The International Energy Agency said last month that the world was on a path which was likely to result in a temperature increase of between 3.6 degrees Celsius and 5.3 degrees Celsius. The following week the World Bank said that, without concerted action now, the world could warm by two degrees Celsius within 20 or 30 years, and by 4 degrees Celsius by the end of the century.
Recent research suggests that even fairly modest sea-level rise is cause for concern, chiefly because of its ability to increase the probable frequency of severe storms and floods.
Earlier this month the World Meteorological Organization published its report, The Global Climate 2001-2010: A Decade of Climate Extremes.
It reported that during the decade from 2001 to 2010 “global mean sea levels rose about three millimeters (mm) per year, about double the observed 20th century trend of 1.6 mm per year. Global sea level averaged over the decade was about 20 centimeters higher than that of 1880.”
Visit EcoWatch’s CLIMATE CHANGE page for more related news on this topic.
At first glance, you wouldn't think avocados and almonds could harm bees; but a closer look at how these popular crops are produced reveals their potentially detrimental effect on pollinators.
Migratory beekeeping involves trucking millions of bees across the U.S. to pollinate different crops, including avocados and almonds. Timothy Paule II / Pexels / CC0<p>According to <a href="https://www.fromthegrapevine.com/israeli-kitchen/beekeeping-how-to-keep-bees" target="_blank">From the Grapevine</a>, American avocados also fully depend on bees' pollination to produce fruit, so farmers have turned to migratory beekeeping as well to fill the void left by wild populations.</p><p>U.S. farmers have become reliant upon the practice, but migratory beekeeping has been called exploitative and harmful to bees. <a href="https://www.cnn.com/2019/05/10/health/avocado-almond-vegan-partner/index.html" target="_blank">CNN</a> reported that commercial beekeeping may injure or kill bees and that transporting them to pollinate crops appears to negatively affect their health and lifespan. Because the honeybees are forced to gather pollen and nectar from a single, monoculture crop — the one they've been brought in to pollinate — they are deprived of their normal diet, which is more diverse and nourishing as it's comprised of a variety of pollens and nectars, Scientific American reported.</p><p>Scientific American added how getting shuttled from crop to crop and field to field across the country boomerangs the bees between feast and famine, especially once the blooms they were brought in to fertilize end.</p><p>Plus, the artificial mass influx of bees guarantees spreading viruses, mites and fungi between the insects as they collide in midair and crawl over each other in their hives, Scientific American reported. According to CNN, some researchers argue that this explains why so many bees die each winter, and even why entire hives suddenly die off in a phenomenon called colony collapse disorder.</p>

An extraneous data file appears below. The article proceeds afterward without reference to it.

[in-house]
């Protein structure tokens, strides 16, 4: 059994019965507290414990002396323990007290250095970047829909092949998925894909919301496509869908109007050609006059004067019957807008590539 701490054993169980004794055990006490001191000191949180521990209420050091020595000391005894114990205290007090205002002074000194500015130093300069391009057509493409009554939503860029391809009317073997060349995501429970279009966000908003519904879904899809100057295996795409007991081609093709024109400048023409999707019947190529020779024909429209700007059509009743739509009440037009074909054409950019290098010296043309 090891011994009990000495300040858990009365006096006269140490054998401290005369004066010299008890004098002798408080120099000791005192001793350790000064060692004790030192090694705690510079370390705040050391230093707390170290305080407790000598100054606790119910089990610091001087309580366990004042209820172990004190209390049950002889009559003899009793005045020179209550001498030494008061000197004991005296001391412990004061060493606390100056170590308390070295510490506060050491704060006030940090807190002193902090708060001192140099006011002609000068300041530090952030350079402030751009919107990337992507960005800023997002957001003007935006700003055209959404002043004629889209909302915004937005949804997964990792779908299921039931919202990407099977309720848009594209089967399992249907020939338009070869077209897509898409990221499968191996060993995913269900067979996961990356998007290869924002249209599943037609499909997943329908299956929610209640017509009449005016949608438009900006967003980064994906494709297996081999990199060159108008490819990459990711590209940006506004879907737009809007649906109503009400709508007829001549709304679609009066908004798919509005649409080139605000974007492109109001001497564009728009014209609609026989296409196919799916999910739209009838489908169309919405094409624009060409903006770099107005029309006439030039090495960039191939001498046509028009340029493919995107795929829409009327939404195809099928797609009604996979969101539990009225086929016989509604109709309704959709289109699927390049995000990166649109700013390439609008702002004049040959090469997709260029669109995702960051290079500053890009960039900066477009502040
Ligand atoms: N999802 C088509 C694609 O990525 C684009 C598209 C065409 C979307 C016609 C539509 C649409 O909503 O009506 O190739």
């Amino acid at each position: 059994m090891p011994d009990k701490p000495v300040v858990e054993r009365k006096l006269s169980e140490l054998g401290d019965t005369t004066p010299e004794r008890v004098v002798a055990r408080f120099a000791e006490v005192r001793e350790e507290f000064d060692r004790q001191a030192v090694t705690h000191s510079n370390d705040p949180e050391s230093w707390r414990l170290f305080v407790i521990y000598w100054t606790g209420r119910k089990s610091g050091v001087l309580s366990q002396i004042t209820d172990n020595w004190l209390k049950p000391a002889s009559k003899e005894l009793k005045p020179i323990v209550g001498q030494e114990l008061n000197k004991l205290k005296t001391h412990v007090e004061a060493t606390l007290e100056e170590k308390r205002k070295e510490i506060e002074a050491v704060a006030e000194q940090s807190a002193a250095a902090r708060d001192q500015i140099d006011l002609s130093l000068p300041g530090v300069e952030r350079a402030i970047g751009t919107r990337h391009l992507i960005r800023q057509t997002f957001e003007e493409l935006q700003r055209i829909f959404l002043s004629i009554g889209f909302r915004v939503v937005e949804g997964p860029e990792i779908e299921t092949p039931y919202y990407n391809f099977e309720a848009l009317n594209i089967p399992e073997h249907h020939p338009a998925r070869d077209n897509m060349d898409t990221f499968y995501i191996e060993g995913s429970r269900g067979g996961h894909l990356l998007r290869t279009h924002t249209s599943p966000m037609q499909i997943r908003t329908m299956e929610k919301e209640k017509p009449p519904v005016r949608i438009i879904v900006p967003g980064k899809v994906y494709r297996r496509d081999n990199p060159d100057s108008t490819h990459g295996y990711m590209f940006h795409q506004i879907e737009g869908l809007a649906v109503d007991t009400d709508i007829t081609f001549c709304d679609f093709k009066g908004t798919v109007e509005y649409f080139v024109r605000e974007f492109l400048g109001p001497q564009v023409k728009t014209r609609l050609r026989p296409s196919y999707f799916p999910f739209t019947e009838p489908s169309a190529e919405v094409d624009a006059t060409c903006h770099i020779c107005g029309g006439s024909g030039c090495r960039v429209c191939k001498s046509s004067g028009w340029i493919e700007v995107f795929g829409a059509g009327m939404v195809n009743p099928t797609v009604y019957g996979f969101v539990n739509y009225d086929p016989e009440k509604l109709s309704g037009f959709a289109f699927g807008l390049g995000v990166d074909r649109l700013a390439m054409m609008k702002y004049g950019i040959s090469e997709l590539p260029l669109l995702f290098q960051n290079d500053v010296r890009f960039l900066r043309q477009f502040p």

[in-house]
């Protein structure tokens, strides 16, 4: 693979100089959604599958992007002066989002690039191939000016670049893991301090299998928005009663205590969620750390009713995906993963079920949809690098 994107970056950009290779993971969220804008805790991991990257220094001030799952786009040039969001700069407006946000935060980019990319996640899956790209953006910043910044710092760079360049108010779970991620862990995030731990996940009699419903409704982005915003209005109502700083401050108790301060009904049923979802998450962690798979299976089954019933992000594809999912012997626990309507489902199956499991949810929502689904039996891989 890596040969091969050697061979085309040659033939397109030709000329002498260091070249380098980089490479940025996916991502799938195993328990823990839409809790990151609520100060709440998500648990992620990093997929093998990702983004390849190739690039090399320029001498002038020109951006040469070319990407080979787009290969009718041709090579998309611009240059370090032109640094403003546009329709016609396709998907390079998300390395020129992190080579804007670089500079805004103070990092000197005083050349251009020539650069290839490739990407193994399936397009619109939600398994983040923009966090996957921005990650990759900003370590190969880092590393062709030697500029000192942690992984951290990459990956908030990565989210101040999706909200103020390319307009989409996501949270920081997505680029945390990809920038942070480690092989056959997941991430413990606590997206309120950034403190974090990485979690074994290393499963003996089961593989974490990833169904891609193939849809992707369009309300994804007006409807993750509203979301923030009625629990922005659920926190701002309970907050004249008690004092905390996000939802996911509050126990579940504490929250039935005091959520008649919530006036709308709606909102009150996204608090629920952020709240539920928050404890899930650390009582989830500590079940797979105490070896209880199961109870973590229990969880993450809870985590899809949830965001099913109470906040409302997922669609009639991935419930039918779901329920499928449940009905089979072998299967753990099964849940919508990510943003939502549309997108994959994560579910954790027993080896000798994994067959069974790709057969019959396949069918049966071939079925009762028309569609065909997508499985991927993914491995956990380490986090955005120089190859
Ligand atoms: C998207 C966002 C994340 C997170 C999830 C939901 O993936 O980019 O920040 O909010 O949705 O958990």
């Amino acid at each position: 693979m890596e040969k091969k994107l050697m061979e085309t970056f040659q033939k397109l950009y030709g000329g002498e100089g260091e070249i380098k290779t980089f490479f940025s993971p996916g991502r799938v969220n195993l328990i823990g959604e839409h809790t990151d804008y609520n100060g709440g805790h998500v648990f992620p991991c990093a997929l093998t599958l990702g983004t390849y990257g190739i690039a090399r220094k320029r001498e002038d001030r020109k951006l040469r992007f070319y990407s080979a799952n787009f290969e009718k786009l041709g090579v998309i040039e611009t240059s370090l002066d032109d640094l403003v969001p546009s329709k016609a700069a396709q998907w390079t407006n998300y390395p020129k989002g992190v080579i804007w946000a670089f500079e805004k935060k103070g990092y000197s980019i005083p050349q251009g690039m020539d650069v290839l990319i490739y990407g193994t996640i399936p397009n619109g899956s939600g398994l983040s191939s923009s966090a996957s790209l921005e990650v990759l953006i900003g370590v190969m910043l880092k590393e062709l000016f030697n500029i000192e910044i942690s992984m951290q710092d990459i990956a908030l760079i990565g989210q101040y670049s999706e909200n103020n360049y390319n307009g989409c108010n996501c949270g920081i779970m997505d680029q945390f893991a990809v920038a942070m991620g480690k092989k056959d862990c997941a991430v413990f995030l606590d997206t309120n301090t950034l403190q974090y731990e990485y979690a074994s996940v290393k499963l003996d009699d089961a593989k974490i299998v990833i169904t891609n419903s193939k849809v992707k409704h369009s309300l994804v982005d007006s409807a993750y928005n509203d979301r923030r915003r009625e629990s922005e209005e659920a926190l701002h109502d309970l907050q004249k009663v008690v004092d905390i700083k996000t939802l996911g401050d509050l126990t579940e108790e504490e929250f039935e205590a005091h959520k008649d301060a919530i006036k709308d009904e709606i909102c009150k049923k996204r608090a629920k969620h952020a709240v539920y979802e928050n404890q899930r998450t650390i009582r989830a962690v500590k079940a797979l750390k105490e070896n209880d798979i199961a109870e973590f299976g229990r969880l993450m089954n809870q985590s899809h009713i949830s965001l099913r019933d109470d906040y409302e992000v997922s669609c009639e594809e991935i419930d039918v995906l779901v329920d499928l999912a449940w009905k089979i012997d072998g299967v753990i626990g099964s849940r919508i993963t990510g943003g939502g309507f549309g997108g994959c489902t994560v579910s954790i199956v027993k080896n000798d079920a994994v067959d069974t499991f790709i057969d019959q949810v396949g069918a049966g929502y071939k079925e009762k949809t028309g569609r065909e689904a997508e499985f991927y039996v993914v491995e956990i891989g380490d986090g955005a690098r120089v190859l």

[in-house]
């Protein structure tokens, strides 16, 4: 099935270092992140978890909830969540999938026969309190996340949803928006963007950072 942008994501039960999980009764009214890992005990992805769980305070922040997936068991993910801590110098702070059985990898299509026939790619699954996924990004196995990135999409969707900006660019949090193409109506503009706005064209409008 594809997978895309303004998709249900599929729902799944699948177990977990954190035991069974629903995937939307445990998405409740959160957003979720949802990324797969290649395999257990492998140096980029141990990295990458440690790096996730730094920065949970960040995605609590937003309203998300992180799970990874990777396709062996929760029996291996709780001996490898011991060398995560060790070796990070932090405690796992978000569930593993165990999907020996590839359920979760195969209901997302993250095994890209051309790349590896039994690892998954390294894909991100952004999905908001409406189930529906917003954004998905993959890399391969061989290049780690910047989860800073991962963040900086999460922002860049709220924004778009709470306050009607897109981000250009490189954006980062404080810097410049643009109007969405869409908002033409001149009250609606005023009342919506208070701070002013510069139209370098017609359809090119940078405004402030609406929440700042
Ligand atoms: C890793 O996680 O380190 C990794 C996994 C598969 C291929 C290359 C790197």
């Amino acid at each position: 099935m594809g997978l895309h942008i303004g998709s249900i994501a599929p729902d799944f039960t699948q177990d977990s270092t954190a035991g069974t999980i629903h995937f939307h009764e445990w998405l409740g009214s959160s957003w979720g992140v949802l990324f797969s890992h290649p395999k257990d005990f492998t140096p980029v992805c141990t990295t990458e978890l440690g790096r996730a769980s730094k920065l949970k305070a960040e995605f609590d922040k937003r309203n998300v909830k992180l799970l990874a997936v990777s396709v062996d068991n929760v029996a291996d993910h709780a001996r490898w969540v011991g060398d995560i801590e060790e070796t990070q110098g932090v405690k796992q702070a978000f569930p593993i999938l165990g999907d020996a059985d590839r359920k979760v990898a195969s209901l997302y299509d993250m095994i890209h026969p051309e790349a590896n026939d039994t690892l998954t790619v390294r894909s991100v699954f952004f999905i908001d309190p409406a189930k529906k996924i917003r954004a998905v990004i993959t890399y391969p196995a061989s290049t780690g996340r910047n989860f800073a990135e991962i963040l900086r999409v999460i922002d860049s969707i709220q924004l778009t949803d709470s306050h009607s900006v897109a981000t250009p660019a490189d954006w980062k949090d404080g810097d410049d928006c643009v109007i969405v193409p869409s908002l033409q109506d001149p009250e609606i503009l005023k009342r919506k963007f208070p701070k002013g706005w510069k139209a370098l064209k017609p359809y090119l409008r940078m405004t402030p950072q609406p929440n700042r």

Avocado and almond crops depend on bees for proper pollination. FRANK MERIÑO / Pexels / CC0<p>Salazar and other Columbian beekeepers described "scooping up piles of dead bees" year after year since the avocado and citrus booms began, according to Phys.org. Many have opted to salvage what partial colonies survive and move away from agricultural areas.</p><p>The future of pollinators and the crops they help create is uncertain. According to the United Nations, nearly half of insect pollinators, particularly bees and butterflies, risk global extinction, Phys.org reported. Their decline already has cascading consequences for the economy and beyond. Roughly 1.4 billion jobs and three-quarters of all crops around the world depend on bees and other pollinators for free fertilization services worth billions of dollars, Phys.org noted. Losing wild and native bees could <a href="https://www.ecowatch.com/wild-bees-crop-shortage-2646849232.html" target="_self">trigger food security issues</a>.</p><p>Salazar, the beekeeper, warned Phys.org, "The bee is a bioindicator. If bees are dying, what other insects beneficial to the environment... are dying?"</p>